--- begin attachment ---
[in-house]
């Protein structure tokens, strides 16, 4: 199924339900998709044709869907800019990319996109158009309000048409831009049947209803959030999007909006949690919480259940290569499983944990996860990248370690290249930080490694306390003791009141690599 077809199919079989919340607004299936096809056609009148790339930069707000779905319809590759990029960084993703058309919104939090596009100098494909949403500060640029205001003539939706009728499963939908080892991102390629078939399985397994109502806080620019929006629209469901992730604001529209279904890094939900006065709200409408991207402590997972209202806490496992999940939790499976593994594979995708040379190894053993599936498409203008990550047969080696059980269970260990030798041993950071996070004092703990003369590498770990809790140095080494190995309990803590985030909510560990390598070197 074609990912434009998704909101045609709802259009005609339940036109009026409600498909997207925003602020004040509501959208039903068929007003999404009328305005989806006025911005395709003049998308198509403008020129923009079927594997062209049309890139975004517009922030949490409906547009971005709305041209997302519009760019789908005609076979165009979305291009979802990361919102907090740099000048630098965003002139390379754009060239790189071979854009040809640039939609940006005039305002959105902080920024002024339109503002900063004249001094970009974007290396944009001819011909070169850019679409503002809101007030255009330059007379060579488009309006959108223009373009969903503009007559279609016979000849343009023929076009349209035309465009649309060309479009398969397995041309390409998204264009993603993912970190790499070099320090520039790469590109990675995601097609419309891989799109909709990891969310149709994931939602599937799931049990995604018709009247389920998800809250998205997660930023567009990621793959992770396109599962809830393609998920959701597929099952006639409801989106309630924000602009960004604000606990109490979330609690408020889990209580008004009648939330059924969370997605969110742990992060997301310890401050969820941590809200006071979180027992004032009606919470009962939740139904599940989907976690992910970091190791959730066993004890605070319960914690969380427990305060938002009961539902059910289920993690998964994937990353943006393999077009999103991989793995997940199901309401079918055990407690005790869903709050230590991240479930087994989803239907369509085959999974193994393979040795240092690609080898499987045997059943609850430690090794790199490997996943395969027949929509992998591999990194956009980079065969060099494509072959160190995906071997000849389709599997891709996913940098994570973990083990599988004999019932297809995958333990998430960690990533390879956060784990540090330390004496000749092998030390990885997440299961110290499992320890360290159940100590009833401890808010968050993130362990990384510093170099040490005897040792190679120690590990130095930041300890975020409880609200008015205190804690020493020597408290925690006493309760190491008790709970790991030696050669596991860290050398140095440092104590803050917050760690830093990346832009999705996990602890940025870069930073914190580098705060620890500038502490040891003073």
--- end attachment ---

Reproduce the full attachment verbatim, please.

[in-house]
């Protein structure tokens, strides 16, 4: 199924339900998709044709869907800019990319996109158009309000048409831009049947209803959030999007909006949690919480259940290569499983944990996860990248370690290249930080490694306390003791009141690599 077809199919079989919340607004299936096809056609009148790339930069707000779905319809590759990029960084993703058309919104939090596009100098494909949403500060640029205001003539939706009728499963939908080892991102390629078939399985397994109502806080620019929006629209469901992730604001529209279904890094939900006065709200409408991207402590997972209202806490496992999940939790499976593994594979995708040379190894053993599936498409203008990550047969080696059980269970260990030798041993950071996070004092703990003369590498770990809790140095080494190995309990803590985030909510560990390598070197 074609990912434009998704909101045609709802259009005609339940036109009026409600498909997207925003602020004040509501959208039903068929007003999404009328305005989806006025911005395709003049998308198509403008020129923009079927594997062209049309890139975004517009922030949490409906547009971005709305041209997302519009760019789908005609076979165009979305291009979802990361919102907090740099000048630098965003002139390379754009060239790189071979854009040809640039939609940006005039305002959105902080920024002024339109503002900063004249001094970009974007290396944009001819011909070169850019679409503002809101007030255009330059007379060579488009309006959108223009373009969903503009007559279609016979000849343009023929076009349209035309465009649309060309479009398969397995041309390409998204264009993603993912970190790499070099320090520039790469590109990675995601097609419309891989799109909709990891969310149709994931939602599937799931049990995604018709009247389920998800809250998205997660930023567009990621793959992770396109599962809830393609998920959701597929099952006639409801989106309630924000602009960004604000606990109490979330609690408020889990209580008004009648939330059924969370997605969110742990992060997301310890401050969820941590809200006071979180027992004032009606919470009962939740139904599940989907976690992910970091190791959730066993004890605070319960914690969380427990305060938002009961539902059910289920993690998964994937990353943006393999077009999103991989793995997940199901309401079918055990407690005790869903709050230590991240479930087994989803239907369509085959999974193994393979040795240092690609080898499987045997059943609850430690090794790199490997996943395969027949929509992998591999990194956009980079065969060099494509072959160190995906071997000849389709599997891709996913940098994570973990083990599988004999019932297809995958333990998430960690990533390879956060784990540090330390004496000749092998030390990885997440299961110290499992320890360290159940100590009833401890808010968050993130362990990384510093170099040490005897040792190679120690590990130095930041300890975020409880609200008015205190804690020493020597408290925690006493309760190491008790709970790991030696050669596991860290050398140095440092104590803050917050760690830093990346832009999705996990602890940025870069930073914190580098705060620890500038502490040891003073």